If you’ve got 90 minutes to spare, this looks like a great discussion with Richard Stallman of GNU and FSF fame about EME, also known as DRM in the HTML5 standard, and why such systems of software control leave us all worse off.
Don’t miss the two-week discussion with Rebecca MacKinnon, author of Consent of the Networked, about global online civil liberties, led by EFF-Austin’s Jon Lebkowsky, currently in progress on the WELL.
Now, I assume everybody here is familiar with the recent fight to kill the Stop Online Piracy Act (SOPA), where we saw a joining of forces between American Internet companies and activists against the entertainment industry and other American companies that fall under the category of “the copyright lobby.” It is unfortunate that some American businesses want to corrode people’s freedom to connect in order to protect their outmoded business models, and fortunate that other American businesses are putting some serious cash and lobbying muscle into countering them. But congress wouldn’t have halted its trajectory if it hadn’t been for the grassroots activists like Fightforthefuture.org and many others, as well as nonprofits like Wikipedia who brought a moral force to the argument that tipped the scales and mobilized voters to call their representatives.
When it comes to legislation like the Cyber Intelligence Sharing and Protection Act (CISPA) which passed the House and is on its way to the Senate, the role of American Internet companies is a lot more troubling. Despite concerns that this legislation lacks safeguards that would protect Americans from unaccountable spying by the NSA and others, many American businesses continue to support it because they are concerned about the security of their networks and want something to be done. They have yet to be convinced that they should only support legislation that contains adequate civil liberties protections. Which brings me back to the original point- achieving freedom to connect is much easier than achieving freedom from illegitimate, unaccountable surveillance.
Finally, there is the issue of what I call the power exercised by Internet companies over people’s identities and their privacy. This has more to do with freedom from fear than freedom to connect. To make a long story short, American companies like Google and Facebook do a much better job at freedom to connect than they do at freedom from fear. For a taste of what my book says about the lands of Facebookistan and Googledom, see this adapted excerpt in Slate:
As for activists in the USA, people are doing a tremendous amount of good work fighting to keep our own Internet open and free, despite a lot of political and commercial forces pushing in the opposite direction. American activists working for Internet freedom elsewhere around are most effective, in my view, when they start from the premise that Internet freedom faces threats absolutely everywhere, and that the United States is a far cry from a perfect model particularly on issues of surveillance. Showing up with an attitude that basically says “Hi, I’m a white night from the land of the free riding in to save you” doesn’t tend to go down well. A more effective attitude is “Hi, I’m here in solidarity to support you in your part of the global struggle. How can I be most helpful?” A number of times I’ve seen people from Egypt, Syria and China get asked that question. Often the answer is: “sort out your own country’s contradictions so that our governments can have better models to follow.”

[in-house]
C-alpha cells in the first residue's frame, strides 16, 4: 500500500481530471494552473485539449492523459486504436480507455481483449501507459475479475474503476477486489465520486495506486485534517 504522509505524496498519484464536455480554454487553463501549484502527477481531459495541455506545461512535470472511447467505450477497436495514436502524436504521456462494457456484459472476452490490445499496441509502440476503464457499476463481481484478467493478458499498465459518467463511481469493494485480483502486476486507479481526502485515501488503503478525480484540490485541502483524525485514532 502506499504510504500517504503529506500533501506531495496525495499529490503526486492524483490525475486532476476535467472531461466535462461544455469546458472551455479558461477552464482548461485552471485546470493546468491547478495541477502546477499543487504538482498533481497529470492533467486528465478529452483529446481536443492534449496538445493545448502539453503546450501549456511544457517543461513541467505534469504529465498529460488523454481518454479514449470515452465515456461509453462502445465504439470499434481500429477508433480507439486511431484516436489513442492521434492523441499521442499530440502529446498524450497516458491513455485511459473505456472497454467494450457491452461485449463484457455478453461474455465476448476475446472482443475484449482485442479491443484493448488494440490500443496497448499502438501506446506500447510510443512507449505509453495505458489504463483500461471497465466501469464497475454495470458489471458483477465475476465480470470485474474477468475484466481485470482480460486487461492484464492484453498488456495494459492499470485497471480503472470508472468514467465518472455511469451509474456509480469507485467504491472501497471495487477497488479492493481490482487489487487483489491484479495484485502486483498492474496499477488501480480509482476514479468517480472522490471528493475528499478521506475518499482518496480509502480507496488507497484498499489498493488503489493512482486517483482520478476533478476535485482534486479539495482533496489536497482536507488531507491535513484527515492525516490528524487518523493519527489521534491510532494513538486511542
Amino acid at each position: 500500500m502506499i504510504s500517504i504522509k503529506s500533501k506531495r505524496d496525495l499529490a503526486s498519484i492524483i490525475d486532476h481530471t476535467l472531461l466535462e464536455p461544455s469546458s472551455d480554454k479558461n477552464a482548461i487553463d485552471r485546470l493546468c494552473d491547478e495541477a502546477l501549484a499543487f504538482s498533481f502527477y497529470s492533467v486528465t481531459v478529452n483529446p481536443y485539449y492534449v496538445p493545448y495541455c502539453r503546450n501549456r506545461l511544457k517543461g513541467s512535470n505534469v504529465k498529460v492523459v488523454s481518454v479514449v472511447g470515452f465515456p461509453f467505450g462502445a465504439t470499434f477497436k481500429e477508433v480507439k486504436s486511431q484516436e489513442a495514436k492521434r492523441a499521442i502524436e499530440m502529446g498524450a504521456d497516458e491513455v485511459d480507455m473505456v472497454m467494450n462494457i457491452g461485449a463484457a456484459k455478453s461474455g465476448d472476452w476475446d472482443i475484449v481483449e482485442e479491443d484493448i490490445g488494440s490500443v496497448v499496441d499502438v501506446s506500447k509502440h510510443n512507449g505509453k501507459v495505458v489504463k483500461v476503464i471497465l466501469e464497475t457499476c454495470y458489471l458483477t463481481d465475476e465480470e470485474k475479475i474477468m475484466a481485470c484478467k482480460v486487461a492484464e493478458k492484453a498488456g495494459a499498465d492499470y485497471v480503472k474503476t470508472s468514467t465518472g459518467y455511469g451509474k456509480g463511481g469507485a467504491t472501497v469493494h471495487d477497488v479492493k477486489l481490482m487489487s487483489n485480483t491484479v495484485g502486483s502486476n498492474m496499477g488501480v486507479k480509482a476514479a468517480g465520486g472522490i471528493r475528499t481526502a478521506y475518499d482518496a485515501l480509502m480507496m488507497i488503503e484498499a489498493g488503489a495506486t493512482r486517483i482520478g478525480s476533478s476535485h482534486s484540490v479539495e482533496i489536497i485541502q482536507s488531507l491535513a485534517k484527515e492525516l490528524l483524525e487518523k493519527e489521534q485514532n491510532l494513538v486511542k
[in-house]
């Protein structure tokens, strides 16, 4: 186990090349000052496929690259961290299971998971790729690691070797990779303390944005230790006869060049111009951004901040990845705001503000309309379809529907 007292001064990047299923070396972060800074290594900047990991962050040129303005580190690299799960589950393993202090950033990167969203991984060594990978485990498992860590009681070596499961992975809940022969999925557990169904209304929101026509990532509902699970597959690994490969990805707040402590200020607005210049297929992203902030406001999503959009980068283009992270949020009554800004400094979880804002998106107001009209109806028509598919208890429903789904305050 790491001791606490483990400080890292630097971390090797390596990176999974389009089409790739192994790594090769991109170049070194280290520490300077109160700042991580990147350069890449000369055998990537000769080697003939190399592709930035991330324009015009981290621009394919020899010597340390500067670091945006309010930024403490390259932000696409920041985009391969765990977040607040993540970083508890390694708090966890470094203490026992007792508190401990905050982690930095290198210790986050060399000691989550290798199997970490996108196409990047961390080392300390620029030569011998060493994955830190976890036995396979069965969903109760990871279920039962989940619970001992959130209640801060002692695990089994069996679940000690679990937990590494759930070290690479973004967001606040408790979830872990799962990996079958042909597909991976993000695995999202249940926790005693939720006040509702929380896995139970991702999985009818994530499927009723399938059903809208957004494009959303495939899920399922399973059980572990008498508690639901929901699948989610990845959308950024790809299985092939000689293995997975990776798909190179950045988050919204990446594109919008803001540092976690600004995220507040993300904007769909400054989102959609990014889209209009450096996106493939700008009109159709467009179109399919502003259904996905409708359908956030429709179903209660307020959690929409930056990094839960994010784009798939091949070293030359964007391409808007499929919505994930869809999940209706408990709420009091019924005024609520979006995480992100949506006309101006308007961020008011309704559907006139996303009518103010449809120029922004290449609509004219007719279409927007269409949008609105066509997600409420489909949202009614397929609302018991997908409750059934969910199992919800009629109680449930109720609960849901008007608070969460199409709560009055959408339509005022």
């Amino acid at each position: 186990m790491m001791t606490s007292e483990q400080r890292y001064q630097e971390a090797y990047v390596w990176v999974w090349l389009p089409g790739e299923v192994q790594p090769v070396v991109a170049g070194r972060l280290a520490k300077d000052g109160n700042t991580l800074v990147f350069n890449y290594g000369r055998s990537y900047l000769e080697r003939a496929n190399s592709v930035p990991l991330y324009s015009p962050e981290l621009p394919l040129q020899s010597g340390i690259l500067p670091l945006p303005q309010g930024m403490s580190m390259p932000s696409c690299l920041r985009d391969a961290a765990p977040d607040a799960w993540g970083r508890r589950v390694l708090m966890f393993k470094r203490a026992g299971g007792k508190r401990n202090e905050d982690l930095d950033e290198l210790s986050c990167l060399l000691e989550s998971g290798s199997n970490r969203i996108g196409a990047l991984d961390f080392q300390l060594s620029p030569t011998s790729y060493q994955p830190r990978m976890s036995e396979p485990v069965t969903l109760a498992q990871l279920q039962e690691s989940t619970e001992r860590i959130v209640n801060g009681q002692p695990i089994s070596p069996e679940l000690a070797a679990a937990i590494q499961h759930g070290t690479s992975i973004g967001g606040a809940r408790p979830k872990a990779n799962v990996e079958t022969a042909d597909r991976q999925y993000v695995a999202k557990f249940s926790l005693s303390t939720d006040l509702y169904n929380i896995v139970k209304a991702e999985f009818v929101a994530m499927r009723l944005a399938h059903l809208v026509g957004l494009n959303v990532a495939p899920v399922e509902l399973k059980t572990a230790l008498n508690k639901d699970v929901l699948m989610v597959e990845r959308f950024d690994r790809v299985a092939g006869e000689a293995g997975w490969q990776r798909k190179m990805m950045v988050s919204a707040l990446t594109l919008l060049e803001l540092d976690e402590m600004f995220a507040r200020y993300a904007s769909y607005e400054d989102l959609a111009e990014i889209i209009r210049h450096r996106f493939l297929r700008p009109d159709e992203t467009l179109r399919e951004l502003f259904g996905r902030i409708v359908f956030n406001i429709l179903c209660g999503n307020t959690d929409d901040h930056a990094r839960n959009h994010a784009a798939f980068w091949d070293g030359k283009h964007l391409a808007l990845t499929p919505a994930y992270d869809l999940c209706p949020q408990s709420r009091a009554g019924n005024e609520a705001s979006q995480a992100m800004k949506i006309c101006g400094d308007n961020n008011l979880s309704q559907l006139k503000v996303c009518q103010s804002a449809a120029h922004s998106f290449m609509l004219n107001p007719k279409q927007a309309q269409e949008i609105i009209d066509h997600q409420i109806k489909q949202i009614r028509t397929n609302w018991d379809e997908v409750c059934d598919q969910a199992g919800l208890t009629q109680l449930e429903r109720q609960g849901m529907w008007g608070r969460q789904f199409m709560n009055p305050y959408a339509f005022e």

“How in Hell Did We Get Here?: Online identity and the fight for cyberfreedom in the age of the Military-Industropolitical Complex”
by Allucquére Rosanne (Sandy) Stone
A fast-forward, semifictional history of online identity, with particular attention to the present collisions of massive political power and individual and collective agency, including how the speaker was transformed into a cat and survived the Great Hurricane of ’39 to become complicit in a Mexican Revolutionary Movement; with Graphical Illustrations, Extremely Bright Lights, and the Sound of Explosions. Maybe.
DATE: Thursday October 6th 7-9pm
NEW LOCATION: B.D. Riley’s Irish Pub and Restaurant [ @BDRileysAustin ], 204 E. 6th Street, Austin, Texas 78701; between Brazos and San Jacinto. We’ll be meeting in a dedicated space towards the back.
Allucquére Rosanne (Sandy) Stone [ website, wikipedia, cyborg anthropology entry ] is an academic theorist, media theorist, author, performance artist, and general troublemaker. She is Professor Emerita in the College of Communication at the University of Texas at Austin and Founding Director of the Advanced Communication Technologies Laboratory (ACTLab) in the department of Radio, Television and Film. Concurrently she is Wolfgang Kohler Professor of Media and Performance at the European Graduate School (EGS) and Founding Director of the radical new Experimental Media program ACTLab@EGS, senior artist at the Banff Centre for the Arts, and Humanities Research Institute Fellow at the University of California, Irvine. Stone has worked in and written about film, music, experimental neurology, writing, engineering, and computer programming. She is transgender and is considered a founder of the academic discipline of transgender studies, is the author of numerous books, novels, and essays, has been profiled in ArtForum, Wired, Mondo 2000, and many other publications, and Jon Lebkowsky has referred to her as “a force of nature.” She loves chocolate, cats and, apparently, getting herself into hair-raisingly scary situations from which escape is nearly impossible. Nevertheless she finds time to be a loving wife, boon companion, caring mother, and exemplary grandmother, while still running the hell all over the world to perform at conferences in too many disciplines to mention.